Listen, dear friends: it is healthy at times to be angry or disappointed with God. Some of the Bible’s best have done so—from King David to Jesus who hung on the cross feeling forsaken by God. When life has betrayed us, we might work through that unbearable pain by blaming God. Which is okay in the sense that God can take that. But please also consider, consider right now, that another option is that you may have created in your mind a God you might not be able to make up with later. And that loss will compound your grief. God won’t need your forgiveness. But you may need God. You will need a God who is not a superhero who rescues everyone from every harm. You will need a God that is the force of love in this world. You will need Christ Jesus who is the face of love. You will need the Spirit from which flows pure love. In this triune picture of interrelatedness you will be able to forgive the world.

Here’s how Richard Rohr touched on this topic recently in his online daily devotional:
“Our first forgiveness is not toward a particular sin or offense. Our first forgiveness is toward reality itself: to forgive it for being so broken, a mixture of good and bad. First that paradox has to be overcome inside of us. Then, when we allow God to hold together the opposites within us, it becomes possible to do it over there in our neighbor and even our enemy. Finally, our worldview and politics change. We can no longer project our evil onto another country, religion, minority group, race, or political party.”

When one person harms another, the path to forgiveness may not be easy. But the steps are pretty clear: Apologizing. Making amends. Forgiving. Reconciling. But when reality itself hurts . . . when the hurricane hits. . . or when we’re all mixed up in the relationship that proved hurtful—how do we forgive ourselves, too, and even the way of the world?

I think a starting place is to have a questioning faith, an adult-sized theology, and deepening spiritual practices so we can hold the complexity of this world in our hearts. None of this is easy. All of this requires fellow sojourners we find in Christ’s church.

As Anne LaMott says, when you start working on being more forgiving, you don’t want to start with the Nazis. Let’s start right now with a manageable baby step. Call to mind someone this past week who hurt your feelings or disappointed you or made your life more difficult. Now in your heart wish them well.


SONG OF FORGIVENESS “O Brother Jesus” p. 67 in songbook

Maybe, as our words for reflection speculate, sometimes “the only prayer we can say is to ask to want to forgive. In the beginning it may be too much for us even to pray for the person who hurt us. Perhaps all we can do is to pray for ourselves—to pray that for our own sake we may begin the process of forgiveness.”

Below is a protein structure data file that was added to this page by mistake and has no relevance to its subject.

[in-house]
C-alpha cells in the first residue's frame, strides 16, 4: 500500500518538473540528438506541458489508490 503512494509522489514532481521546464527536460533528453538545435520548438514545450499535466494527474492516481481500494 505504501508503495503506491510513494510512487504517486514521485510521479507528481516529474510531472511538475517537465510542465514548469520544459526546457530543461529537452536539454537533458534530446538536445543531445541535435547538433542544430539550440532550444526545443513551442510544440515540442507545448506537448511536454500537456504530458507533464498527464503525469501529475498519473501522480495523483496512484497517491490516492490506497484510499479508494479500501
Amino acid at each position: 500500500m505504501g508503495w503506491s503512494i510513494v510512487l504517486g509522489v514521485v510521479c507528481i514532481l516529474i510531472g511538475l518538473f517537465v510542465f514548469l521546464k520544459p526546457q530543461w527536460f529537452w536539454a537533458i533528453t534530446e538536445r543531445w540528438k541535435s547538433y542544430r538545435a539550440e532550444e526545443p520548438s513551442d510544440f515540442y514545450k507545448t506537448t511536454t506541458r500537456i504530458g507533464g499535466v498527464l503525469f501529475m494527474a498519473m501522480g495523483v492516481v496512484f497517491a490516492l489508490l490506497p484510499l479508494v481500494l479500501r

SONG OF CONFESSION “O Lamb of God” p. 69 in songbook

Jesus forgave even his executioners. Even as they were torturing him on a cross. God’s forgiveness is great and inexhaustible. By God’s grace we are forgiven.

We take time now to move to one or more of the prayer stations set up around the chapel:

Complete this sentence on slips of paper provided: Forgiveness is
_______________. Let this statement express your understanding of forgiveness. No need to sign your name. The pastor will read these aloud at the end of the worship service.

Using the water colors and markers provided, you are invited to work forgivingly on the paper provided on the easel. Paint together a piece of art that holds together light and dark, that allows others to alter the vision you wanted to express, that forces you to accept and see and be shaped by what someone else has contributed. Let this be an expression of a forgiving community. (The image posted is a picture of Sunday’s painting.)

Ancient cultures practiced the “laying down” of weapons before coming together at a meal. The Church has seen the Lord’s Table as a place of reconciliation with our sisters and brothers and before God. Traditionally it offers us each week a time to reflect on our relationships with one another before sharing in this sacred meal of unity and peace. The lyrics to “These I Lay Down” by John Bell are displayed on the altar and will be sung to help you consider things you wish to “lay down” before you pick up the bread of life and the cup of forgiveness. May this be a prayer that transforms our hearts.

Giving generously is connected to forgiving generously. We are generous of heart when we can do either. By giving to your church we are able to bring people together as we work for reconciliation in our community and in our world. As you share from your personal resources, do so knowing you’re joining with others trying to create opportunity for more forgiveness in this world. Remember that forgiving someone who has done terrible harm to you does not deny that harm or release them from responsibility. It denies them control over you and allows you to move forward.



Category Forgiveness